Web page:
Between 1685 and 1687, the Opera della Metropolitana had the interior side of the central portal decorated, reusing for this purpose two monumental columns from the altar dedicated to the Four Crowned Saints. In order to reach the proper height, the columns had to be put on pedestals, around which were placed panels illustrating stories from the life of the Virgin Mary, carved by Urbano da Cortona for the destroyed chapel of Our Lady of Grace.
Five panels were inserted into the sides of these pedestals: two whole ones on the front sides, Our Lady Instructing the Apostles and Mary Bidding Farewell to the Apostles; for the smaller spaces on the shorter sides, three reliefs were chosen that lent themselves to adaptation. One illustrating the Birth of the Virgin was cut in two and the pieces attached to the exterior sides of the two pedestals, while the other two, which presented a central composition, that is, the Assumption of the Virgin and her Coronation, were cut down on both sides and set on the interior sides towards the portal.
Four sections found a new home in the railing above the portal: the Wedding of the Virgin, Mary’s Return to her Parents’ House, the Funeral of the Virgin, and her Burial.
Six more panels from the cycle were attached in the eighteenth century to the side of the bell tower inside the cathedral, under the Del Testa Piccolomini tomb. On the left of the door are shown The Transit of the Virgin, the Annunciation, and Joachim being Thrown Out of the Temple; on the right are Joachim among the Shepherds, Joachim’s Dream and the Meeting at the Golden Gate, and The Sacrifice of Joachim and Anne’s Dream. One last panel, the Announcement to Mary of her Death is now in the Museo dell’Opera.
All these reliefs decorated the pillars of the large arch that led into the chapel of Our Lady of Grace. This had been erected in 1448-1449, at the initiative of the communal government and with public financing, to honor more fittingly the venerated panel painting of Our Lady of Grace, now known as the Madonna of the Vow.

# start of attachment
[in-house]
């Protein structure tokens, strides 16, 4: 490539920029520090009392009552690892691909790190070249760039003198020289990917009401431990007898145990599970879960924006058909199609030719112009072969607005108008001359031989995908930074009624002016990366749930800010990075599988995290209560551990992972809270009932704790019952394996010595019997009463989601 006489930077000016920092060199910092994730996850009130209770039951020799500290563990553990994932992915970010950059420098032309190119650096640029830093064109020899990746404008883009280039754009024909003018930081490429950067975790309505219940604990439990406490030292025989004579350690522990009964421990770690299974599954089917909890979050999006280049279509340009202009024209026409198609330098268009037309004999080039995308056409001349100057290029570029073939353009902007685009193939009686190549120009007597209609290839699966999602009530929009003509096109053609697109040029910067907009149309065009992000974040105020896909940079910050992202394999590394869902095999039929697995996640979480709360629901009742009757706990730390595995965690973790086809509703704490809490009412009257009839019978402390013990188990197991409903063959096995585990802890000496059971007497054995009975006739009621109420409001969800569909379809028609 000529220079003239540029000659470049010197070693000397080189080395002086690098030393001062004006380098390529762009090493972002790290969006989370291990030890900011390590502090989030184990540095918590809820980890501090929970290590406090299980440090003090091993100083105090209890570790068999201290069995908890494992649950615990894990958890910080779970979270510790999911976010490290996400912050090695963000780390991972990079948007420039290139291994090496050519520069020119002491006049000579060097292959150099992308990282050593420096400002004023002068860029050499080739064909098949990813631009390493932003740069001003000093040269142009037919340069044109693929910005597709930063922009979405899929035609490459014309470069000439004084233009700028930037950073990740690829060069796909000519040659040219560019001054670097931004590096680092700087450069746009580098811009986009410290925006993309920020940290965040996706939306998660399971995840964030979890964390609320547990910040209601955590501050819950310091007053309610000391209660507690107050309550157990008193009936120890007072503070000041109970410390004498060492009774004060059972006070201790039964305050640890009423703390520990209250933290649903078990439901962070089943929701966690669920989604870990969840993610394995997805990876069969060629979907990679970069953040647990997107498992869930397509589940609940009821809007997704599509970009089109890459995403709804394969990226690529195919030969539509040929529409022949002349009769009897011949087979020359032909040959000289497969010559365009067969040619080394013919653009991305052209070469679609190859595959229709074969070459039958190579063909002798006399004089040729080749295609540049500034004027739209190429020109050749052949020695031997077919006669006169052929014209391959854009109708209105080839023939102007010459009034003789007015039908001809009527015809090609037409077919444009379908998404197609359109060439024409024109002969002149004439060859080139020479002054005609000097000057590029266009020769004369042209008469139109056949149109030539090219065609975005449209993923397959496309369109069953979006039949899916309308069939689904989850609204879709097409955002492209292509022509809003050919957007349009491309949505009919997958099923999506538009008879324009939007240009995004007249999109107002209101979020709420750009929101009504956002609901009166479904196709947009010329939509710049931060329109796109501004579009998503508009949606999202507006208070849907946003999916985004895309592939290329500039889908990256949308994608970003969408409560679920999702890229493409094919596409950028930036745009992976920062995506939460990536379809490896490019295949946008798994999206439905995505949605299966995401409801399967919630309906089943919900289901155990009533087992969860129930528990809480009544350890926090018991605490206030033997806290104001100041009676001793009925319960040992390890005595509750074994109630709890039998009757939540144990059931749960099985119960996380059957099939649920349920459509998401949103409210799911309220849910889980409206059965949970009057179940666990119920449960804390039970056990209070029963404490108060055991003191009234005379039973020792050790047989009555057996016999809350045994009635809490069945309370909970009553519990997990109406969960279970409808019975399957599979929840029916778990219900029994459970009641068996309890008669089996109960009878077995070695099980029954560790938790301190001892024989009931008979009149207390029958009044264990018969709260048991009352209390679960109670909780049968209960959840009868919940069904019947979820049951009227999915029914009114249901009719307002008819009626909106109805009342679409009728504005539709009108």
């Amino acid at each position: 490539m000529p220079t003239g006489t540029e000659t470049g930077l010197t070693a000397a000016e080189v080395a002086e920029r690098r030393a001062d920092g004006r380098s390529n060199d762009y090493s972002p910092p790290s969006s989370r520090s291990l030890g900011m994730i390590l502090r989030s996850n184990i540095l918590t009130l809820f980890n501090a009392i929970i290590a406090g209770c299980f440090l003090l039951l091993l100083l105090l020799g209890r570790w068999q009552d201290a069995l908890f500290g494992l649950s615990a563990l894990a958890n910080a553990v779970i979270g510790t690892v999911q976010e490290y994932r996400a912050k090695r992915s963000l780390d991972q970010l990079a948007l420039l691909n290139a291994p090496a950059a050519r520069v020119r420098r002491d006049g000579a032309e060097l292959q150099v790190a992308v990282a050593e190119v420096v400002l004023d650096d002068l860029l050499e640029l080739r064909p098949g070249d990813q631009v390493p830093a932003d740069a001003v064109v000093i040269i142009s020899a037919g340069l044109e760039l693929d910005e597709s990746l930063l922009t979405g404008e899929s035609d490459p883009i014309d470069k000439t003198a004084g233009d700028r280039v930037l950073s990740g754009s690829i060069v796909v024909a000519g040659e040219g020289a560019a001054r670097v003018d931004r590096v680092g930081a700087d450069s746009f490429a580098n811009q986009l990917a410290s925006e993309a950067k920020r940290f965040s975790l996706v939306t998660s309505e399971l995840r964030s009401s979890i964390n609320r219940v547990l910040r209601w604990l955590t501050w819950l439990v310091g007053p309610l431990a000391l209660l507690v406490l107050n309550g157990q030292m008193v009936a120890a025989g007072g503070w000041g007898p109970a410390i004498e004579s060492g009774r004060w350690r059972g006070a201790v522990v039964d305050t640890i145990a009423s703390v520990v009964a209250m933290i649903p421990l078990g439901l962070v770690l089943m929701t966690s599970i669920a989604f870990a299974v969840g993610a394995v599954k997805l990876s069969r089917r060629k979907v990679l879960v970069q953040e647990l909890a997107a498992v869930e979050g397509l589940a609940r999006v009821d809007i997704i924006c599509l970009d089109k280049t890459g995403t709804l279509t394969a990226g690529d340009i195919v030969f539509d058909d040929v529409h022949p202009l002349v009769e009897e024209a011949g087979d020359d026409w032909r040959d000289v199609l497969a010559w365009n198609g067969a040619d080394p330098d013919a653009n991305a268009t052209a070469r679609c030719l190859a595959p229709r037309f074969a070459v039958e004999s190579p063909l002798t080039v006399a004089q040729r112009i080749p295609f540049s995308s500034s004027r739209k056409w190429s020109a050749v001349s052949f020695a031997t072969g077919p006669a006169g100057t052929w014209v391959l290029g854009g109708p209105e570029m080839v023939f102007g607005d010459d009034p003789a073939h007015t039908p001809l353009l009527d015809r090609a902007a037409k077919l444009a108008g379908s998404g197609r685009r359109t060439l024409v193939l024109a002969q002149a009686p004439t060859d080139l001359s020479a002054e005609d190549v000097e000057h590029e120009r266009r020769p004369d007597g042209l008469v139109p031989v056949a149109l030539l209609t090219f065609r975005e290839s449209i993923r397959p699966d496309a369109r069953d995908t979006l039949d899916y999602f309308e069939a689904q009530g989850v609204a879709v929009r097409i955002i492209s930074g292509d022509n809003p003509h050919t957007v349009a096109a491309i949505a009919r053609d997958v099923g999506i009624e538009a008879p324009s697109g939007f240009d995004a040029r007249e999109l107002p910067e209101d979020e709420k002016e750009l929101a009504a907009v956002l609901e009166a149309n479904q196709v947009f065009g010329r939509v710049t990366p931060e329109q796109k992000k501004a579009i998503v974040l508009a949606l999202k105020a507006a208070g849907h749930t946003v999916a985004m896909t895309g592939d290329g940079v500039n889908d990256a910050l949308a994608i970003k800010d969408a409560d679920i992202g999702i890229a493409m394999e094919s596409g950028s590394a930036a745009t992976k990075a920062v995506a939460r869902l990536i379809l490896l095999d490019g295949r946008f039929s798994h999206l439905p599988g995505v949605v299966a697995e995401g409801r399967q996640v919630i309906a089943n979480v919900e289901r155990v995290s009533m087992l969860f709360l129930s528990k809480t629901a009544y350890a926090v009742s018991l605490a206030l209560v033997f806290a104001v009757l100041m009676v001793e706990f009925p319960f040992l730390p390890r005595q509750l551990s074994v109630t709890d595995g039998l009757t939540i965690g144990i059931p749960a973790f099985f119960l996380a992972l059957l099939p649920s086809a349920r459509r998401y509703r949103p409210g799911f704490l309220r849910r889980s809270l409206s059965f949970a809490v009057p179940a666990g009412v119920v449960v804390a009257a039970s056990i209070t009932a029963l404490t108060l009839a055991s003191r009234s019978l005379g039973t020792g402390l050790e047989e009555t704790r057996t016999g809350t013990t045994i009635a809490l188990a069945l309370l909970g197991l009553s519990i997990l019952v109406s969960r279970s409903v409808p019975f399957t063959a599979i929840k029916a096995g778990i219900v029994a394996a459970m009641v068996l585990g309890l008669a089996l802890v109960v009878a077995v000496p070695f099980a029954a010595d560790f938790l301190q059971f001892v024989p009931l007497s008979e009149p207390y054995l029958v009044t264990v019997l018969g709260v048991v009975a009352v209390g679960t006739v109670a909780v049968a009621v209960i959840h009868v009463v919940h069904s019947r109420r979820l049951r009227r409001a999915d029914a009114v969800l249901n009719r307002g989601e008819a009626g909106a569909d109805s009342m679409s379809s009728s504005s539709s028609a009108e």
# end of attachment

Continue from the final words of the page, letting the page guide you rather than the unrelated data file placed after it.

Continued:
The Stories from the Life of the Virgin were carved by Urbano da Cortina between 1451 and 1459, but the decoration of the front of the chapel was graced by a work by Donatello, who moved to Siena in 1457 with the intention of living out his days there. He carved the large roundel of The Virgin and Child which for a long time decorated the side door of the cathedral (the original, now substituted in loco by a copy, is in the Museo dell’Opera), but was originally in the tympanum of this front.
The iconography of the scenes is borrowed from some examples of Sienese painting dedicated to the Virgin Mary: the stories on the crown of Duccio’s Maestà, which at the time still stood on the high altar, and the sequence of frescoes painted by Simone Martini and the Lorenzetti brothers on the façade of Santa Maria della Scala Hospital. Urbano da Cortona’s inspiration taken from the most illustrious models of Sienese painting bears witness to the great devotion centered on the chapel of Our Lady of Grace, the second Marian site in the cathedral after the high altar.